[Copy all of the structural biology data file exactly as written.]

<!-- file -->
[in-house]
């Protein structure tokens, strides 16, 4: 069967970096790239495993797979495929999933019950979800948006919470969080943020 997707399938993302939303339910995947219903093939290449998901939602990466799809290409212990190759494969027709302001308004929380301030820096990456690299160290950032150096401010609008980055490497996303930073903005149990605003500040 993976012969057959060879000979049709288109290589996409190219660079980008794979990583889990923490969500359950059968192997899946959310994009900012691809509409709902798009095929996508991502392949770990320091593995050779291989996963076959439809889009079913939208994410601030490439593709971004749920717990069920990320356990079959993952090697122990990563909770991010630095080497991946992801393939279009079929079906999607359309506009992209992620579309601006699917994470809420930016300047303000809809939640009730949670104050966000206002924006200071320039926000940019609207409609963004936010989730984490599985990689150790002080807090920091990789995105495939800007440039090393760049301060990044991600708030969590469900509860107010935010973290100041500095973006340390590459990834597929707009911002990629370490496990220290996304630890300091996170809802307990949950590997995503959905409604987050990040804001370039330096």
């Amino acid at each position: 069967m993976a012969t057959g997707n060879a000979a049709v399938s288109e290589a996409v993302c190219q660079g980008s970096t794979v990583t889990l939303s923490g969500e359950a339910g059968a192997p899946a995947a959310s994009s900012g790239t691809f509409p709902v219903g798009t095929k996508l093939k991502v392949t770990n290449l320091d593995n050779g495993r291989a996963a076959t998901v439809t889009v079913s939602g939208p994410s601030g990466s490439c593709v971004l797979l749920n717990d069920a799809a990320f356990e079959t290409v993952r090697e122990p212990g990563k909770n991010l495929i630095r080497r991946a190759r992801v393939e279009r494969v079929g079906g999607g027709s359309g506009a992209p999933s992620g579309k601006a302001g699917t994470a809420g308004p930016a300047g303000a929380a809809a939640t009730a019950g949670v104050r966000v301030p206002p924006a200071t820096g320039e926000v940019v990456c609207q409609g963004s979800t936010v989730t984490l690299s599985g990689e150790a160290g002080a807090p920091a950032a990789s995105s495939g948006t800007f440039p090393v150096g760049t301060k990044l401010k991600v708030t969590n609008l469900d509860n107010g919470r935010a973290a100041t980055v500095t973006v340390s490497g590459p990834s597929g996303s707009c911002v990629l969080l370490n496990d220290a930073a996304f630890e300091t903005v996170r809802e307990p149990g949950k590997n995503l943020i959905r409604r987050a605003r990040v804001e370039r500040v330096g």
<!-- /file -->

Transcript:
[in-house]
């Protein structure tokens, strides 16, 4: 069967970096790239495993797979495929999933019950979800948006919470969080943020 997707399938993302939303339910995947219903093939290449998901939602990466799809290409212990190759494969027709302001308004929380301030820096990456690299160290950032150096401010609008980055490497996303930073903005149990605003500040 993976012969057959060879000979049709288109290589996409190219660079980008794979990583889990923490969500359950059968192997899946959310994009900012691809509409709902798009095929996508991502392949770990320091593995050779291989996963076959439809889009079913939208994410601030490439593709971004749920717990069920990320356990079959993952090697122990990563909770991010630095080497991946992801393939279009079929079906999607359309506009992209992620579309601006699917994470809420930016300047303000809809939640009730949670104050966000206002924006200071320039926000940019609207409609963004936010989730984490599985990689150790002080807090920091990789995105495939800007440039090393760049301060990044991600708030969590469900509860107010935010973290100041500095973006340390590459990834597929707009911002990629370490496990220290996304630890300091996170809802307990949950590997995503959905409604987050990040804001370039330096």
């Amino acid at each position: 069967m993976a012969t057959g997707n060879a000979a049709v399938s288109e290589a996409v993302c190219q660079g980008s970096t794979v990583t889990l939303s923490g969500e359950a339910g059968a192997p899946a995947a959310s994009s900012g790239t691809f509409p709902v219903g798009t095929k996508l093939k991502v392949t770990n290449l320091d593995n050779g495993r291989a996963a076959t998901v439809t889009v079913s939602g939208p994410s601030g990466s490439c593709v971004l797979l749920n717990d069920a799809a990320f356990e079959t290409v993952r090697e122990p212990g990563k909770n991010l495929i630095r080497r991946a190759r992801v393939e279009r494969v079929g079906g999607g027709s359309g506009a992209p999933s992620g579309k601006a302001g699917t994470a809420g308004p930016a300047g303000a929380a809809a939640t009730a019950g949670v104050r966000v301030p206002p924006a200071t820096g320039e926000v940019v990456c609207q409609g963004s979800t936010v989730t984490l690299s599985g990689e150790a160290g002080a807090p920091a950032a990789s995105s495939g948006t800007f440039p090393v150096g760049t301060k990044l401010k991600v708030t969590n609008l469900d509860n107010g919470r935010a973290a100041t980055v500095t973006v340390s490497g590459p990834s597929g996303s707009c911002v990629l969080l370490n496990d220290a930073a996304f630890e300091t903005v996170r809802e307990p149990g949950k590997n995503l943020i959905r409604r987050a605003r990040v804001e370039r500040v330096g």